The Characteristics Of Imperialism

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Imperialism emerged from the early medieval modernization concept that began in the late 16th century post Renaissance and catholic reformation. Imperialism is the practice of extending a country’s power and influence through diplomacy or military force. Imperialism was the idea that perpetuated the colonization of country; colonization involves the domination and subjugation of a group of people by another. Imperialism is the process of indirect political influence or control over weak states by much more powerful ones (Chanda 177). There are several examples of colonial powers, the most influential being Britain, France, Spain and The Netherlands. The imperialist characteristics consisted of the manipulation of weaker states in order to swap …show more content…
In order to attain these raw materials efficiently the Europeans began to import them from other countries, materials such as dyes, cotton, vegetable oils and metal ores from verses (Chanda 177). While the extraction of resources occurred, inhabitants of these territories were subject to harsh conditions, used as slaves if they cooperated or killed if they did not. Colonial products today suffer from deep, widespread poverty, economic instability and archaic institutions as a result of this treatment (Shiva 25). The imperialistic trends exercised by Britain, Spain, France and the Netherlands rapidly advanced their economic development at the expense of many Africa lives. The process of imperialism boosted European economies, creating a world system by which removing autonomy became the most efficient way to stimulate economic development (Chanda 179).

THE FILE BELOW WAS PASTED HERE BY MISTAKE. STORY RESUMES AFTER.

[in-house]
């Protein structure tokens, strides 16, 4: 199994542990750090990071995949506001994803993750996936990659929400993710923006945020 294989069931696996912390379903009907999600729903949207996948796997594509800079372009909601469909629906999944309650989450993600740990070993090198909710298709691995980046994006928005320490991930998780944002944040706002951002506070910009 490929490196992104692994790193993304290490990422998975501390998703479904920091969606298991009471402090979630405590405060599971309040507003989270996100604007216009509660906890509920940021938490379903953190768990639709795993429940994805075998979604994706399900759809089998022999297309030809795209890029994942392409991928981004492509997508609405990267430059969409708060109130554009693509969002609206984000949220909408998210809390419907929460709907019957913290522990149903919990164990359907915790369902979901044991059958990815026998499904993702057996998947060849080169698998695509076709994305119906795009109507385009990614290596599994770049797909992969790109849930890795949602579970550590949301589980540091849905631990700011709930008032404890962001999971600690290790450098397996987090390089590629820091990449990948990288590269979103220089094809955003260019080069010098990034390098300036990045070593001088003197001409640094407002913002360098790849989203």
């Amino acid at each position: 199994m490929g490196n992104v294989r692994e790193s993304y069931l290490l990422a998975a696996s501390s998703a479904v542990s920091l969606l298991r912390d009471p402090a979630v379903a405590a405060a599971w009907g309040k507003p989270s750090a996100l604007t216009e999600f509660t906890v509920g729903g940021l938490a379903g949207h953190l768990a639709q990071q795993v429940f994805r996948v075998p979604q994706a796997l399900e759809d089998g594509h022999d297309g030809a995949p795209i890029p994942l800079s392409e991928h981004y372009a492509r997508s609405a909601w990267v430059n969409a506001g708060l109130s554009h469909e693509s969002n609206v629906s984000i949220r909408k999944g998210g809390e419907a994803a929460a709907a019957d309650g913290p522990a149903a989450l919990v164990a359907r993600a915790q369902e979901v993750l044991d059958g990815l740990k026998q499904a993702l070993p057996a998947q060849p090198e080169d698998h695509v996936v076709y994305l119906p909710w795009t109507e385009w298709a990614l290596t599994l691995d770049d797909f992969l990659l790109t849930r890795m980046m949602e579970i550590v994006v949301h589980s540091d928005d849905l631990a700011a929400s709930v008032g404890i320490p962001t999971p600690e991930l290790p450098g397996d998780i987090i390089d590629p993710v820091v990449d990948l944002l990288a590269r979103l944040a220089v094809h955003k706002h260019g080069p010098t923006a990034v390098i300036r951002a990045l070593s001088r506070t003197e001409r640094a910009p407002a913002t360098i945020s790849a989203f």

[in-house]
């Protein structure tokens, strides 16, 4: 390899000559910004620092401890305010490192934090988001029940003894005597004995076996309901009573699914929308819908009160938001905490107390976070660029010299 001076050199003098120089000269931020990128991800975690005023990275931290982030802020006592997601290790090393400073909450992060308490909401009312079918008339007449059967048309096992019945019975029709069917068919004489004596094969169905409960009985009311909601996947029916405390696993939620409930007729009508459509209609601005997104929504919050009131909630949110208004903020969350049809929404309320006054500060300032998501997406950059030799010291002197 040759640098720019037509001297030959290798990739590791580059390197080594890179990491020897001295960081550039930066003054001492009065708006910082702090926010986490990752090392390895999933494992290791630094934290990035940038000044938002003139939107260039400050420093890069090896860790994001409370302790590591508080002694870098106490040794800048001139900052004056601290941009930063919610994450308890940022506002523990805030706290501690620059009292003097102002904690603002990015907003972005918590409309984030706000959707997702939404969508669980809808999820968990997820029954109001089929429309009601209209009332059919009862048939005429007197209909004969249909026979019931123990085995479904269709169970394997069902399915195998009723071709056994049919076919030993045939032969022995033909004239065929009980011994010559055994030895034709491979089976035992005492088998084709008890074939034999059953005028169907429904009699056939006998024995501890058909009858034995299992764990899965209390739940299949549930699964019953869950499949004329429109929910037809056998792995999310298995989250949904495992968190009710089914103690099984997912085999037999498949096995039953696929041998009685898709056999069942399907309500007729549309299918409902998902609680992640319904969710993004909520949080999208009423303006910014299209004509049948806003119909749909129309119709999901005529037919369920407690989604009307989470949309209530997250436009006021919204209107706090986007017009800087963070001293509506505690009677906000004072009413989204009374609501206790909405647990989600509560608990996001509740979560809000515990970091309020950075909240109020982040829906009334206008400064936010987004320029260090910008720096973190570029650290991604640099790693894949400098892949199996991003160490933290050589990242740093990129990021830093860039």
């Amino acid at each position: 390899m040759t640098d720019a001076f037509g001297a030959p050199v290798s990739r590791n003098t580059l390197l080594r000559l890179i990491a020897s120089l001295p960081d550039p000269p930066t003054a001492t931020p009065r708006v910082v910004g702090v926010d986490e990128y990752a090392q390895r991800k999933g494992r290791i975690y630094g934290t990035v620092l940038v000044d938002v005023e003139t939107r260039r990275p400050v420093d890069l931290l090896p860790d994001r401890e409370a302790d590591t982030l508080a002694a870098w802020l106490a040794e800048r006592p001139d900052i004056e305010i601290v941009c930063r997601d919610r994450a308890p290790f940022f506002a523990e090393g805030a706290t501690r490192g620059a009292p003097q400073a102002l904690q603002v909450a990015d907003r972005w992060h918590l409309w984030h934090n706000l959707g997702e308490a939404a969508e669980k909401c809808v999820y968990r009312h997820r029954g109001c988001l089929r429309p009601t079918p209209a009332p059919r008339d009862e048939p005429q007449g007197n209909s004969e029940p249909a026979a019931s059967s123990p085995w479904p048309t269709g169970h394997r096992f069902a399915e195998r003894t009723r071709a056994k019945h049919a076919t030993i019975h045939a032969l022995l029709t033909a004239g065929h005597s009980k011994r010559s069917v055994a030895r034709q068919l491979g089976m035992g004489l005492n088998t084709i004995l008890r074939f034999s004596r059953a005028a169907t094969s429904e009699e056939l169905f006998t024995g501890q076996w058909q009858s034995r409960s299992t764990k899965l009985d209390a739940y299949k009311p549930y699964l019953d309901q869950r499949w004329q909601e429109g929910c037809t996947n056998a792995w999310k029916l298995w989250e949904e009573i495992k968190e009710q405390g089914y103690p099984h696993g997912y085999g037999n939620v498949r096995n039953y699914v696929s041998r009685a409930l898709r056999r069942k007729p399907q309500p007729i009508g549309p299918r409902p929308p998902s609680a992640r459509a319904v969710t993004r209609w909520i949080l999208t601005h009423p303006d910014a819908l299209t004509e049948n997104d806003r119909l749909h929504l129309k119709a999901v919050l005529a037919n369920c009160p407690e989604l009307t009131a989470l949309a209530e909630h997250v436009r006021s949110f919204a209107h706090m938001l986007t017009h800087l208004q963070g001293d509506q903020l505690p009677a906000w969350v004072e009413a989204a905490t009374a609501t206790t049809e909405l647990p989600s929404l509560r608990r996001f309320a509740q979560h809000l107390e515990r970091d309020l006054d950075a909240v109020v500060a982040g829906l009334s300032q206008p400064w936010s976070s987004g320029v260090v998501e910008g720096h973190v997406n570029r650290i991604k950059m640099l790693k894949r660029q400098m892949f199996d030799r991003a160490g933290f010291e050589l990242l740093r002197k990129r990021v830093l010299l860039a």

There are many “beneficial” side effects of imperialism, but all of which act in a negative fashion for the underdeveloped country. The internal improvements that were made in the underdeveloped countries invariably seemed to “accidentally” benefit the imperialist country, e.g., railroads, harbours, roads, and canals. The building of highways, railroads, and power plants does not necessarily benefit the underdeveloped country (Coetzee et al 89). It
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Its instrumentality is a world of decision-making in which policy choices are determined by the governments of developed countries and by international institutions that are mainly under their control or influence (Cambell 101). To confront this new imperialism, Africa has to strategize its integration into the global economy. This strategizing must proceed from the recognition that integration into the global world system is a reality, and that what needs to be contested is the nature and manner of this integration.” (Y.Z Ya’u 22). The effects of imperial rule are still exercised today; scholars argue that the modern form of imperialism has perpetuated the emergence of

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